A wave of takeover fever gripped the City as bids emerged for several major firms.
The main event was a £5billion offer for Boots by a consortium comprised of US private equity outfit Apollo and Reliance Industries, the conglomerate headed by Indian tycoon Mukesh Ambani.
However, there were bids afoot elsewhere with transport firm First Group announcing it has rebuffed an approach from Miami-based I Squared Capital.
Fresh bids: Private equity firms have made offers for pharmacy chain Boots and transport firm First Group
The FTSE 250 bus and train operator, whose work includes running the Avanti West Coast mainline and South Western Railways, concluded the £1.2billion cash offer ‘significantly undervalues’ the company.
The bid comprised 118p per share plus an extra 45.6p which would be paid under certain conditions.
However, First said the approach ‘does not provide shareholders with sufficient certainty’ and as a result, its board ‘unanimously rejected’ the proposal.
First shares were down 1.2 per cent, or 1.7p, to 135p on the news as investors appeared unconvinced by the prospect of a fresh approach.
Meanwhile, private hospital firm Mediclinic revealed it too had turned down a takeover swoop.
The group was approached with a £3.4billion offer by a consortium including its largest shareholder Remgro, the investment vehicle of the billionaire Rupert family in South Africa.
But Mediclinic’s board concluded the 460p per share proposal ‘significantly undervalued’ the company.
Stock Watch – Norcros
Bathroom and kitchen products maker Norcros surged after record results.
The firm reported a profit for the year to the end of March of £41.8million, up 24 per cent year-on-year while revenues jumped 22pc to £396million.
Norcros attributed the figures to ‘robust trading’ and ‘decisive action’ it took to offset rising costs and challenges in its supply chains.
It expected to continue outperforming despite uncertainty in the market. Shares rose 3.8 per cent, or 9p, to 249p.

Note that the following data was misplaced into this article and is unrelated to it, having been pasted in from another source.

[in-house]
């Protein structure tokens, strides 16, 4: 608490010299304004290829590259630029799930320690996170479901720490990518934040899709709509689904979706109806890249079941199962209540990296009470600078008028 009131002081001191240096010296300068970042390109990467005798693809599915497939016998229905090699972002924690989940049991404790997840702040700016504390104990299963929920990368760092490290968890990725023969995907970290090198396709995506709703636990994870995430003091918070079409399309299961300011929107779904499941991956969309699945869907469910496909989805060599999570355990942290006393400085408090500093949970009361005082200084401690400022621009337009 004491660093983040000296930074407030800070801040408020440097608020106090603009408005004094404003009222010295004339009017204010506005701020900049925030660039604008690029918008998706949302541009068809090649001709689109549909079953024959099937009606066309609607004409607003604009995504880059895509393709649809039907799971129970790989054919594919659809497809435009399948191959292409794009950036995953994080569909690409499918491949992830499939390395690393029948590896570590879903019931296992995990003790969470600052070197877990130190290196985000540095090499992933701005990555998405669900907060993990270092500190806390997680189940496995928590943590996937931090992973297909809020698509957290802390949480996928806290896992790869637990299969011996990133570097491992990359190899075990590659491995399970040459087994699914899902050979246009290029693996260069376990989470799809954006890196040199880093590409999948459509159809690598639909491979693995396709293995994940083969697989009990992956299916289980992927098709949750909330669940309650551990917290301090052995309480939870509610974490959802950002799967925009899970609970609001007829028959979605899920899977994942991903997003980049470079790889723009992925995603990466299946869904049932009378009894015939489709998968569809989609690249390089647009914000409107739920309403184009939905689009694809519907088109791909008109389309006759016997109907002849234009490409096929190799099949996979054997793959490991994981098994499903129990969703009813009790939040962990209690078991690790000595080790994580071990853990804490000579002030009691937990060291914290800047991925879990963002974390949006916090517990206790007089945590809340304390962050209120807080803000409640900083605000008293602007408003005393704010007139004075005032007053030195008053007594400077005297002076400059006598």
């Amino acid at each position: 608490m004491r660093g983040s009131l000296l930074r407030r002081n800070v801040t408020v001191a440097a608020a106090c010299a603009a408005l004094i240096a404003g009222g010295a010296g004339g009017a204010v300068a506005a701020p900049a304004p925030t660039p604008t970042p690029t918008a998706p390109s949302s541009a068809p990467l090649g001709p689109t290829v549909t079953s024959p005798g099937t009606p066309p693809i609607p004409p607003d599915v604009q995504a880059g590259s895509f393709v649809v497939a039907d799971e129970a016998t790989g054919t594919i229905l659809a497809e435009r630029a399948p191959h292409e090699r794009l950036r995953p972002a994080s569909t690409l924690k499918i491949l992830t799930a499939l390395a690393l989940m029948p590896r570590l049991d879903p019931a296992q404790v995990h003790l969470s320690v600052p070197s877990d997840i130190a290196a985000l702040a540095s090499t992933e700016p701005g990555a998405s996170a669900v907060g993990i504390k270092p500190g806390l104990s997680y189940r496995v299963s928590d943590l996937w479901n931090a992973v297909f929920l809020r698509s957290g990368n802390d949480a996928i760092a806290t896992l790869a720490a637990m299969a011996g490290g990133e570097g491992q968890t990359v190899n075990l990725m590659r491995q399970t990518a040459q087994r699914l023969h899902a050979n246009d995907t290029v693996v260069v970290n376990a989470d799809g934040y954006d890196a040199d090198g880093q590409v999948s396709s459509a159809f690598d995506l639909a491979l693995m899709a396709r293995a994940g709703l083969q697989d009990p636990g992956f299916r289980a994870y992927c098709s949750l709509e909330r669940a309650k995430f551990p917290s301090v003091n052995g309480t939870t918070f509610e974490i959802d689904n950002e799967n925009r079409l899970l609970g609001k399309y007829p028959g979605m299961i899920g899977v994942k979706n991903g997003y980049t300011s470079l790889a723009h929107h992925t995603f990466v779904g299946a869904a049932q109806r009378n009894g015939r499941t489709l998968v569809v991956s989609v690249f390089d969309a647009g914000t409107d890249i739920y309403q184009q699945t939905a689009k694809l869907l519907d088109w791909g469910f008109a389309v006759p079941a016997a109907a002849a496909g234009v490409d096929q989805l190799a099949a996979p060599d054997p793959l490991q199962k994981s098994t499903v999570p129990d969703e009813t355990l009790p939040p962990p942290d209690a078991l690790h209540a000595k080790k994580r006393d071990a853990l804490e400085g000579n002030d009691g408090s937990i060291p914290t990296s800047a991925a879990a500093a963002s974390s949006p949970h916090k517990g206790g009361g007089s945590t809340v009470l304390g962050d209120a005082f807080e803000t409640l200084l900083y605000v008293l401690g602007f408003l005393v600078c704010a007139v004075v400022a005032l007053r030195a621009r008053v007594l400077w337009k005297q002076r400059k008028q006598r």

Despite the rejection, Mediclinic’s shares surged 2.6 per cent, or 11.2p, to 436.2p, suggesting the market believed the takeover tussle was not yet over. Elsewhere, an ongoing battle over ad agency M&C Saatchi continued to rumble on.
Next Fifteen (down 2.2 per cent, or 24p, to 1062p), the media firm that struck a £310million deal to buy M&C last month, said its bid would not increase its bid.
The statement came after rival bidder AdvancedAdvT, the vehicle controlled by tech entrepreneur Vin Murria who was recently ousted a deputy chairman of M&C, questioned whether Next Fifteen’s offer undervalued the company. M&C Saatchi shares fell 3.5 per cent, or 7p, to 195p.
The FTSE 100 was down 1.5 per cent, or 116.79, to 7476.21 and the FTSE 250 slipped 1.2 per cent, or 237.59 points, to 20073.4. Fears of a global economic slowdown continued to weigh on the market following bleak forecasts from the World Bank and the OECD.
Plans by the European Central Bank to start raising interest rates from next month in a bid to tackle inflation were also expected to pump the brakes on growth.
Matters were not helped by reports parts of Shanghai had reintroduced lockdown measures, sparking concerns China could reverse its recent easing of restrictions.
The FTSE 100 was also held back by several of its constituents going ex-dividend, with Sainsbury’s down 5.9 per cent, or 13p, at 209.4p, Primark-owner AB Foods falling 3.3 per cent, or 56p, to 1652p and WPP shedding 4.5 per cent, or 41p, to 871.8p.
Retail stocks were on the slide as the British Chambers of Commerce warned economic growth would grind to a halt this year while Pepco, the owner of unlisted chain Poundland, warned customers were cutting back on essentials amid the cost of living crisis.
B&Q-owner Kingfisher dropped 3.6 per cent, or 9.2p, to 246.7p, B&M slumped 1.6 per cent, or 5.9p, to 368.5p, Ocado fell 3.9 per cent, or 37.2p, to 915.4p, Howdens lost 1.6 per cent, or 10.6p, to 662.2p and Dunelm declined by 3.8 per cent, or 33p, to 835.5p.
Adding to the misery was sofa seller DFS, which fell 11.9 per cent, or 22p, to 163p after warning demand for its furniture dropped as household spending was squeezed.